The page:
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Danny Röhl exclusive: ‘Bold decisions are important to me’

  • April 17, 2023

DW: Danny Röhl, congratulations on completing your German Pro Licence. There isn’t really much stopping you from becoming a head coach now, is there?

Danny Röhl: The Pro Licence is the highest qualification in German football, so of course I gained a lot of input. But I’m still collecting experience as Germany’s assistant coach that helps my development.

In my previous roles at RB Leipzig, Southampton, Bayern Munich and now for Germany, I’ve experienced four different tasks: club development, successfully fighting off relegation, winning titles and then experience at international tournaments. But leading a team as a whole is something else.

As an assistant coach you’re able to do plenty of tasks, but the final decision is always with the head coach. Completing the course is an important step for my goals and at some point I want to make decisions, too. But at the moment, that would like leaping into cold water. Not quite freezing anymore, because I have experience, but not yet warm.

I’m currently learning a lot working with Hansi Flick ahead of the European Championship in Germany [in 2024]. That’s where my full focus is. We want to have a successful home Euros. A tournament in your own country is something really special.

With 700 sessions over 13 months, the Pro Licence sounds like a lot of hard work. How was it?

It was really varied. We didn’t just focus on theory; there was always a lot of focus on the practical side of things.

We were given challenges that could happen to us in every-day training and had to deliver sessions with a team on the four phases of play: with the ball, against the ball as well as transitions after losing possession and after winning possession.

One of tasks was to play the role of taking over a team in a difficult spot. I had to give a presentation to the “board” and convince them I was the right coach for the job. I had to deliver my first talk with the staff and prepare and deliver the first team talk.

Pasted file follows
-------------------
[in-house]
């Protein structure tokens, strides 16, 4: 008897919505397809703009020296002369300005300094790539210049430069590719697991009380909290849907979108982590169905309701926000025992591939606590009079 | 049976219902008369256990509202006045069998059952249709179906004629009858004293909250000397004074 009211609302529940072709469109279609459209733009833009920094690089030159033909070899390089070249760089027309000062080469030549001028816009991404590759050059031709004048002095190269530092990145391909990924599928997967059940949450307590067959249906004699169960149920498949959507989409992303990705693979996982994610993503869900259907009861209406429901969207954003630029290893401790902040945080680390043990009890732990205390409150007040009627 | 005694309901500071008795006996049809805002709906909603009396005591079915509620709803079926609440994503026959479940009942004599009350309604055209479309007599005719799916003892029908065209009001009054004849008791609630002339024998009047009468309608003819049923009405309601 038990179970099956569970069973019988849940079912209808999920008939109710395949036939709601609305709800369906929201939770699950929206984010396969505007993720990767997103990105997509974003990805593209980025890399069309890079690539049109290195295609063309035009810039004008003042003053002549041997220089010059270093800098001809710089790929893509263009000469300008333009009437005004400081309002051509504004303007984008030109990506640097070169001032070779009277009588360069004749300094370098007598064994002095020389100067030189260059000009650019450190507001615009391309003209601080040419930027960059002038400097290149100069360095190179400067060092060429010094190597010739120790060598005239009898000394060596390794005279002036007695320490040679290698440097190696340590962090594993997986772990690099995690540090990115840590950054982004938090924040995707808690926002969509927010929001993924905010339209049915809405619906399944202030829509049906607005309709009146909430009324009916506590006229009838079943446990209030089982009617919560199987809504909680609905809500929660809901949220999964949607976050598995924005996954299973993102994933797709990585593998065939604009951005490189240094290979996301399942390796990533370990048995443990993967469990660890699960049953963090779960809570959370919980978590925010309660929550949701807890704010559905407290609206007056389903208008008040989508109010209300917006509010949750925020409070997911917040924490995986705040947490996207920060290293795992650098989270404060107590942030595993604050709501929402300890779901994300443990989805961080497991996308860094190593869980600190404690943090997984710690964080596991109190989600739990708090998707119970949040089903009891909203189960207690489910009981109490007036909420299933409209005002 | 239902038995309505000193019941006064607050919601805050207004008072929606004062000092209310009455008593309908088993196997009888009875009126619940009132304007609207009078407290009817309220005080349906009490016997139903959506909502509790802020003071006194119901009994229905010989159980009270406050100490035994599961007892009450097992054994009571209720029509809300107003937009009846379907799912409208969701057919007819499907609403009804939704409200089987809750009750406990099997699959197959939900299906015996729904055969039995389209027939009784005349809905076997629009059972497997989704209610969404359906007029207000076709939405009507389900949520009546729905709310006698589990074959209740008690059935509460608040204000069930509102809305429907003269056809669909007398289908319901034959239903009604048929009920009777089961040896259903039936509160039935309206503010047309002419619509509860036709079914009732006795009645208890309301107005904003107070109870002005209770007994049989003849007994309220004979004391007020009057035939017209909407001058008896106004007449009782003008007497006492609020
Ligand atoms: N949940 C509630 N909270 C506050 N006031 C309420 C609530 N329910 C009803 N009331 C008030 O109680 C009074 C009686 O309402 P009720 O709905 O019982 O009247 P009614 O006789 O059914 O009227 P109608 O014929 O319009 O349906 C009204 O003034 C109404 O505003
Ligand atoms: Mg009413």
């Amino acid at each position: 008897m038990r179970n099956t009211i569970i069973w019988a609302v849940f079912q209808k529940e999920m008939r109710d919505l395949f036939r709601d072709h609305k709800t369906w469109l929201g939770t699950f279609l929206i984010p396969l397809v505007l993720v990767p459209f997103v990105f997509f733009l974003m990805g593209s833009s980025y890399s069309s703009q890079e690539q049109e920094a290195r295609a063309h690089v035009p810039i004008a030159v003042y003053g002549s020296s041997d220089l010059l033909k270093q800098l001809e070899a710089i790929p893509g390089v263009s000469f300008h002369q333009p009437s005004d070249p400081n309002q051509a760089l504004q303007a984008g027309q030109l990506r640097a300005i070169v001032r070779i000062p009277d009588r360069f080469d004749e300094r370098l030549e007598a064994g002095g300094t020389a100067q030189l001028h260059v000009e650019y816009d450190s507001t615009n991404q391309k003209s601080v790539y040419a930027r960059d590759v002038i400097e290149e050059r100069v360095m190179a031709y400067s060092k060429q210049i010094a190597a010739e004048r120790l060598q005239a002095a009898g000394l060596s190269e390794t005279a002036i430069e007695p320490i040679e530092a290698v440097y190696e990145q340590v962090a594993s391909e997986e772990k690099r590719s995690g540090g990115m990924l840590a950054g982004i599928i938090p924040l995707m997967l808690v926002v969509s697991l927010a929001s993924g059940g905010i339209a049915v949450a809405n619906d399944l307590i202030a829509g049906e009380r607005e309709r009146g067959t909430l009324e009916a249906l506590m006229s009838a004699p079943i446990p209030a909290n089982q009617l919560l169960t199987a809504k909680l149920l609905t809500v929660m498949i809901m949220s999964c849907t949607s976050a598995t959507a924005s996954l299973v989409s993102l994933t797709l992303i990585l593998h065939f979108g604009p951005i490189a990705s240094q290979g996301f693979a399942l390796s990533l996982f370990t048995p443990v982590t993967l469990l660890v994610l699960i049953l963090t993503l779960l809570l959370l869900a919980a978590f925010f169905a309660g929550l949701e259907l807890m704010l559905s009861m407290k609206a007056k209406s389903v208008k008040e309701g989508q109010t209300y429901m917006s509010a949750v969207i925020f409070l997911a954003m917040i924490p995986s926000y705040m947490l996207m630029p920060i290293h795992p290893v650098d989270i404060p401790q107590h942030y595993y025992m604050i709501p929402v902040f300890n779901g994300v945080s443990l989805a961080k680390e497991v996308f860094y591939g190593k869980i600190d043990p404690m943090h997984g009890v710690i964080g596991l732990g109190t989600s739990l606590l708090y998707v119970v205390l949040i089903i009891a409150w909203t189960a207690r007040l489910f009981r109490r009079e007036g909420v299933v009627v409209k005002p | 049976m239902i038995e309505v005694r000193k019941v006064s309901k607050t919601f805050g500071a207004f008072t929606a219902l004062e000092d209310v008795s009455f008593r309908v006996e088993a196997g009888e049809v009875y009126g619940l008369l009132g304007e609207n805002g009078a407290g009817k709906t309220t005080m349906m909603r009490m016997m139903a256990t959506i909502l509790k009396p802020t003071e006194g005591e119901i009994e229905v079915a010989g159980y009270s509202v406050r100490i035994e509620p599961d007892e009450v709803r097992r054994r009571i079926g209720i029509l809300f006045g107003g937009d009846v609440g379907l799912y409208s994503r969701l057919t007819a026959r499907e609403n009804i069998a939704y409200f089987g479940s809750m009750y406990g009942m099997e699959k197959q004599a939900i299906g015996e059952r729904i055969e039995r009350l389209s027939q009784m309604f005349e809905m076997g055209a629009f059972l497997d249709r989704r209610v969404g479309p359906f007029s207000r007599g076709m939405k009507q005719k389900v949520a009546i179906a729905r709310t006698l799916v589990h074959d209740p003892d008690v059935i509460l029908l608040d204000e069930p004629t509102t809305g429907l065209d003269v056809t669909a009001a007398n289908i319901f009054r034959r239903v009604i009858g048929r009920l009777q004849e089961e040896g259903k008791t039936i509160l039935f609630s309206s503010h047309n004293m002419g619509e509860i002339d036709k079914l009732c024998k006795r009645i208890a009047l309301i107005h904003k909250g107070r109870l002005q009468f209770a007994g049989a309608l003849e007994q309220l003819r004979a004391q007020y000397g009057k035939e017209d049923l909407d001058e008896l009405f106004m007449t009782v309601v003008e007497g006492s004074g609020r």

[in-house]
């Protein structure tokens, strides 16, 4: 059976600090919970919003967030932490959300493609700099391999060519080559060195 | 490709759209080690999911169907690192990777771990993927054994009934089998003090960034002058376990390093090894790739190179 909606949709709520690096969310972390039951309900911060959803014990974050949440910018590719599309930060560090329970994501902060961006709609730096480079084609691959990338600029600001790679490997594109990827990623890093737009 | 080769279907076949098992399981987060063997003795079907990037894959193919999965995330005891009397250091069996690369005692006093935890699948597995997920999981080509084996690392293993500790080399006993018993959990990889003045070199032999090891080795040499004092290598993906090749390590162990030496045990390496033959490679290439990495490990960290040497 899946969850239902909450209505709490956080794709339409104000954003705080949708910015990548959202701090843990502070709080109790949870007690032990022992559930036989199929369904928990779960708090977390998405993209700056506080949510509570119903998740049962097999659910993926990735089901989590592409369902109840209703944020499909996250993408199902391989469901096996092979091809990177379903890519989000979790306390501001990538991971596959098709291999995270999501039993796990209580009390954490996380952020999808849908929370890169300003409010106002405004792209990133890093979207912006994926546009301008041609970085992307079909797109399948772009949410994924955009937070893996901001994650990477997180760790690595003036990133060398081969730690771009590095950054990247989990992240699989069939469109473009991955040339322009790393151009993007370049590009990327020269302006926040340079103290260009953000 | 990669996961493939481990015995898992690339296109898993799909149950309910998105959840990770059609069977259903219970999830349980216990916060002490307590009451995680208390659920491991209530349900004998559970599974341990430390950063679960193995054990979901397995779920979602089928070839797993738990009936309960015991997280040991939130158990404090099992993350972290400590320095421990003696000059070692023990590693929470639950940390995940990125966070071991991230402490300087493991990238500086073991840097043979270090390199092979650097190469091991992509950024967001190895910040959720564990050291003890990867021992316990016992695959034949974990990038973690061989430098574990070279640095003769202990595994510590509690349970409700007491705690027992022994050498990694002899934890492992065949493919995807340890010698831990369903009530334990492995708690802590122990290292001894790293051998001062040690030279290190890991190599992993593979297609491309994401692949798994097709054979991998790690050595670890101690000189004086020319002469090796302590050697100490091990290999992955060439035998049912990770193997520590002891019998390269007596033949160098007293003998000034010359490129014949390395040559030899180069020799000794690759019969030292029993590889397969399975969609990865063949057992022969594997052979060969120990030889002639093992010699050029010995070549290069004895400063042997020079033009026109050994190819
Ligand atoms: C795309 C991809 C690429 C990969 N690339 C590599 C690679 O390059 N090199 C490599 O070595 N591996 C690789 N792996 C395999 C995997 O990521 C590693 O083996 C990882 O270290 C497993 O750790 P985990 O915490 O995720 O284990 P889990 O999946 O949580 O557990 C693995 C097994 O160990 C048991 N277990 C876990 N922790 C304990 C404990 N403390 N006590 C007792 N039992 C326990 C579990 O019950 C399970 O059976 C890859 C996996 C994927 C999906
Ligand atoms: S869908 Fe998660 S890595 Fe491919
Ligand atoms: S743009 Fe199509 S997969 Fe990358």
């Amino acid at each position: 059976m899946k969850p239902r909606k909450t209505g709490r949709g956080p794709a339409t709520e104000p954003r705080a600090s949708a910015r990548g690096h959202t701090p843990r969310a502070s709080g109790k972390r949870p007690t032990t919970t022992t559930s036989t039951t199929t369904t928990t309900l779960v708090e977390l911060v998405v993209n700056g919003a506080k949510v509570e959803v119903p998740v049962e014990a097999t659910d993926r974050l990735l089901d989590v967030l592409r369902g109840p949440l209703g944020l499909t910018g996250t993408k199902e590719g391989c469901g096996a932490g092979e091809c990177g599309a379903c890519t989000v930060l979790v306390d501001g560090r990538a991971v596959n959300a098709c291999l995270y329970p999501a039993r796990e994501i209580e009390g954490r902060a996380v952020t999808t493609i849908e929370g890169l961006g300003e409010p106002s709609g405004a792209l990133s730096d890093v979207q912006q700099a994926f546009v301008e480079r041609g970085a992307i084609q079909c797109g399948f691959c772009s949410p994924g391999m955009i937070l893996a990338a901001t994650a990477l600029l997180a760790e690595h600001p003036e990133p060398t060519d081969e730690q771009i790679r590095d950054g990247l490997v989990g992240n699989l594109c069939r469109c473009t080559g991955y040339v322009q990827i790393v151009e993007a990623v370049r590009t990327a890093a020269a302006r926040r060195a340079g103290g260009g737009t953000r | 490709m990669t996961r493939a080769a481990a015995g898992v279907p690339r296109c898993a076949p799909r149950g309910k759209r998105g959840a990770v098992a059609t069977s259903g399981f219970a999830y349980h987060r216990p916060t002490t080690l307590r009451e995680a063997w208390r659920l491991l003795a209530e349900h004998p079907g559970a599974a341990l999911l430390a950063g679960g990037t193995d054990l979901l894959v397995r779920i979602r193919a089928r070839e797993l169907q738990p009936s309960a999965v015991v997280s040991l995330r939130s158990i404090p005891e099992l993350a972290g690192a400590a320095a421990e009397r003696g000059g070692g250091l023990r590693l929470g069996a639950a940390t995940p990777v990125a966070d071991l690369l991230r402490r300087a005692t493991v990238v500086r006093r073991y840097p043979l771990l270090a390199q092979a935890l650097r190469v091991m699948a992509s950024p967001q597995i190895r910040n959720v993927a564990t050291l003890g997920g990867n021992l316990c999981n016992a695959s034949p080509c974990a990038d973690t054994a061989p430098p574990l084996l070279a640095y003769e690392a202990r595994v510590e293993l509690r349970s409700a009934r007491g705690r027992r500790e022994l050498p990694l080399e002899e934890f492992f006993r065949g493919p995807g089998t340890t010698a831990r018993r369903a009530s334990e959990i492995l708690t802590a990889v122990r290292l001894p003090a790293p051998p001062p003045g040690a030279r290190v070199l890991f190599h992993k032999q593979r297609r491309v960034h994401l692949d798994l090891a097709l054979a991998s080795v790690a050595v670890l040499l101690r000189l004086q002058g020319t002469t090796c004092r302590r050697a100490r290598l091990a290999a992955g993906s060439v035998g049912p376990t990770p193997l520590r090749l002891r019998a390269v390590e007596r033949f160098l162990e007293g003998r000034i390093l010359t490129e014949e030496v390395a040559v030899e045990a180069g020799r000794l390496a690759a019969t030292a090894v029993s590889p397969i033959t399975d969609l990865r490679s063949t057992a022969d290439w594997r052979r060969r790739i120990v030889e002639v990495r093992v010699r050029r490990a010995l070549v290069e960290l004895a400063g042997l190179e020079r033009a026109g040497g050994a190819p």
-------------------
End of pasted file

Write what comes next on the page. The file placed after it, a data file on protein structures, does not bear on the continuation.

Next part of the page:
Going through all the facets of the job and experiencing those situations yourself was extremely interesting.

Fußball Deutschland Nationalmannschaft | Hansi Flick und Danny Röhl
Image: Laci Perenyi/IMAGO

There have been quite a few changes to coaching education in Germany in recent years, such as the introduction of an aptitude test to even get on the Pro Licence. How did that go for you?

As applicants, we had to solve a variety of tasks in one day.

Amongst other things, we had to analyze game situations and conduct a training session off the back of that analysis, as well as develop our own principles and matchplan.

There were also interviews in front of the camera, and we had to deal with a psychological task, where a specific situation occured in the team and we had to use our leadership skills to find solutions.

The final task was to deliver a session under purposely difficult conditions. We only had a handful of minutes to prepare and deliver on the topic. For me, it was ‘How to improve interplay in the middle of the field.’ I was told the number of players shortly beforehand and in little time I had to create an exercise.

And what did you make of the Pro Licence as a whole?

I learned a lot and developed myself enormously.

All in all, in my opinion, it was a lot more about developing the individual coach and person than everyone learning the same thing. The aim is not to develop 16 standardized coaches, but rather to develop, encourage and improve each person in the area in which they see themselves.